I’m always reading loads of books at once. It’s probably a bad habit but usually I get round to finishing them off eventually. Mind you as I think about it there’s probably dozens maybe even hundreds in this category. I’ll almost certainly not get round to finishing them all, even if I can remember what they all are. But who cares?, anyway here’s a quick list of some I’m in some expectation of actually finishing.
1) Infinite Jest by David Foster Wallace. An example of hysterical realism I’m told. It’s the sort of thing I tend to enjoy. I don’t really like plots but I do respond to atmosphere I guess. There’s plenty of this here.
2) Salinger by David Shields and Shane Salerno. Enjoying this so far. Written as a set of attributed footnotes but quite readable. It’s a biography of the writer of The Catcher in The Rye, who it seems was damaged by his wartime experience.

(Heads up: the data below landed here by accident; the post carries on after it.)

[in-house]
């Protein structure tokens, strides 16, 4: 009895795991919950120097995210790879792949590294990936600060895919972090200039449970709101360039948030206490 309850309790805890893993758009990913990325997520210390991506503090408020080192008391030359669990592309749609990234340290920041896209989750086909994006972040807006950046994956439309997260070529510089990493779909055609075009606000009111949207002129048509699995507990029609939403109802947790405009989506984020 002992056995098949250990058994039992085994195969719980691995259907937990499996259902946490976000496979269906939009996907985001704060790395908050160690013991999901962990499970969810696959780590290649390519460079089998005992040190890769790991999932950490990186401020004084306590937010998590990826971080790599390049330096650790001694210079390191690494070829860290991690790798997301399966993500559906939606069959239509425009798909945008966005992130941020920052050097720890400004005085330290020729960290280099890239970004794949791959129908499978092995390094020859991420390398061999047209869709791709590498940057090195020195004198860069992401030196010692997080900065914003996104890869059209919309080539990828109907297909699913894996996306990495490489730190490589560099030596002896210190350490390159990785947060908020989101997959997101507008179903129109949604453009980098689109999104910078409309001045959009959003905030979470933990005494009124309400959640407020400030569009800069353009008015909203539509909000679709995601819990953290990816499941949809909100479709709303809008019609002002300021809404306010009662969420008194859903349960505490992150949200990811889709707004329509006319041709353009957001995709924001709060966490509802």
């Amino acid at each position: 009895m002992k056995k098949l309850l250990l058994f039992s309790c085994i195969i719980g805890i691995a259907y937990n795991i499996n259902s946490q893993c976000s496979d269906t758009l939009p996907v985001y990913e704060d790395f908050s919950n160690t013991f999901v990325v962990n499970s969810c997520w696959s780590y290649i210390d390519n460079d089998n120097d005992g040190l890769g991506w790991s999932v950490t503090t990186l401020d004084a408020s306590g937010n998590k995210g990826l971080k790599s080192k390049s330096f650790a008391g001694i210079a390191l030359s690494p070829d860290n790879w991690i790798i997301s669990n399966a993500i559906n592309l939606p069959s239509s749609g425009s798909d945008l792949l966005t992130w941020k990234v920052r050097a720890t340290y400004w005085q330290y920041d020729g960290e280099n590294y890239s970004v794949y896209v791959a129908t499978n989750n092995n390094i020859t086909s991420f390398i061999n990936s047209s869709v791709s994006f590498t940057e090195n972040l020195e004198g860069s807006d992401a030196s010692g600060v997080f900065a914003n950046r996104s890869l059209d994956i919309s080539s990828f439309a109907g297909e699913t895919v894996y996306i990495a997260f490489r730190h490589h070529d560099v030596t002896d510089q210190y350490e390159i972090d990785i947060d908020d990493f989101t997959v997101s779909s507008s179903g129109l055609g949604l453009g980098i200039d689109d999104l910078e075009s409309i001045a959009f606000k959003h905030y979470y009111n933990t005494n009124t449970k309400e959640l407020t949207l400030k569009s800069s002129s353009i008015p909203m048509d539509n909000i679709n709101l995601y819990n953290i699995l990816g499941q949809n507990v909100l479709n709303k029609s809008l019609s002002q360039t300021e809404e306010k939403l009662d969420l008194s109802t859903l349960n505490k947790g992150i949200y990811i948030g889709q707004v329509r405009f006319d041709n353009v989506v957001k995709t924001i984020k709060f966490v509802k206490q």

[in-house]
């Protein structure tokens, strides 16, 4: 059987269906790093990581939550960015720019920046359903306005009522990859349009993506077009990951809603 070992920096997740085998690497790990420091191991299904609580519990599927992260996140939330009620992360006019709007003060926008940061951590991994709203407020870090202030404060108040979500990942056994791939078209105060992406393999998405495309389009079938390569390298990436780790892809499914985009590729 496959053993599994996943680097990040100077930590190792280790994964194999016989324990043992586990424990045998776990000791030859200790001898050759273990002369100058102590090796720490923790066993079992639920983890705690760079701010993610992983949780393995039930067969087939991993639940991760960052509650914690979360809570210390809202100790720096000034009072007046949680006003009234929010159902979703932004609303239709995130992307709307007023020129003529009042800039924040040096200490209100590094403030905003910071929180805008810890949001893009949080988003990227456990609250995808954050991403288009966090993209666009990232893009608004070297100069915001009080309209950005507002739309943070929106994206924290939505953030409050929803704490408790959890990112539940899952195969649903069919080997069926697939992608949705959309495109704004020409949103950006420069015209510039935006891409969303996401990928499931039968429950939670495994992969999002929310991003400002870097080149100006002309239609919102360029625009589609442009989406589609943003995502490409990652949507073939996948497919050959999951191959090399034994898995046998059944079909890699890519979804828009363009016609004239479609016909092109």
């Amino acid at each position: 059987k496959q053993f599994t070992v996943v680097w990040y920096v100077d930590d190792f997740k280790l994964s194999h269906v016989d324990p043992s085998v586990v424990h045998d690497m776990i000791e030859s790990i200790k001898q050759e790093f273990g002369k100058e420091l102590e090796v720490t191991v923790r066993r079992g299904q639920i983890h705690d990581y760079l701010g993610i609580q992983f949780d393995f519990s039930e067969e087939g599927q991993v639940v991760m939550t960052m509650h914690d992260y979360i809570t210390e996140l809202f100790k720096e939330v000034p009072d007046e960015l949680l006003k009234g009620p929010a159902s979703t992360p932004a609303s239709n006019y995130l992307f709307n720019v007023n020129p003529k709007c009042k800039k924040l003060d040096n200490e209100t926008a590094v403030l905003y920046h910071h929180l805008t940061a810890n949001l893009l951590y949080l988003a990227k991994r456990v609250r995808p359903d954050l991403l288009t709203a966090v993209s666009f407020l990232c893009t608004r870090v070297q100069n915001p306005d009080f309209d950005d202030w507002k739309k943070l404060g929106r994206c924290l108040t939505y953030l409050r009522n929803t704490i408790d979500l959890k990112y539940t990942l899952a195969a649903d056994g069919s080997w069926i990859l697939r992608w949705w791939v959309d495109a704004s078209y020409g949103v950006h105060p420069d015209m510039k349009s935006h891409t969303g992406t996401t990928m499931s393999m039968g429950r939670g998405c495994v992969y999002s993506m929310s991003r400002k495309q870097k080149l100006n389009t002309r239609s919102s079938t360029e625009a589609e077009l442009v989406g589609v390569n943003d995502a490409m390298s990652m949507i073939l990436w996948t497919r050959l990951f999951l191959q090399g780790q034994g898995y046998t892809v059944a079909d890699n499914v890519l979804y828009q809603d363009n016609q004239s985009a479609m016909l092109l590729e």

3) The Longest Day by Cornelius Ryan an account of the D-day landings in which Salinger was involved.
4) The Desert War. A Purnell’s History of WW2 Special – one my favourite books from my younger days. I counted over 50 campaign and battle maps plus numerous illustrations of equipment, weapons and vehicles. Great stuff really, especially when your 13. Let’s create a few Memoir 44 scenarios out of this lot!
5) The Battle of the Atlantic by John Costello and Terry Hughes. The story of the U-boats and the Atlantic convoys they were attacking in WW2. Published in the 70’s and a book I read as a schoolboy. Still worth a read today.
6) The Moscow Option by David Downing. Alternative WW2 ‘history’ from the early 80’s. What happens when Hitler is put into a coma by a plane crash in early August 1941? All quite interesting.
This alt history seems to be all the rage at the moment although traditionally I think historians have frowned upon it, regarding it as empty speculation. Maybe it’s a sign of the times.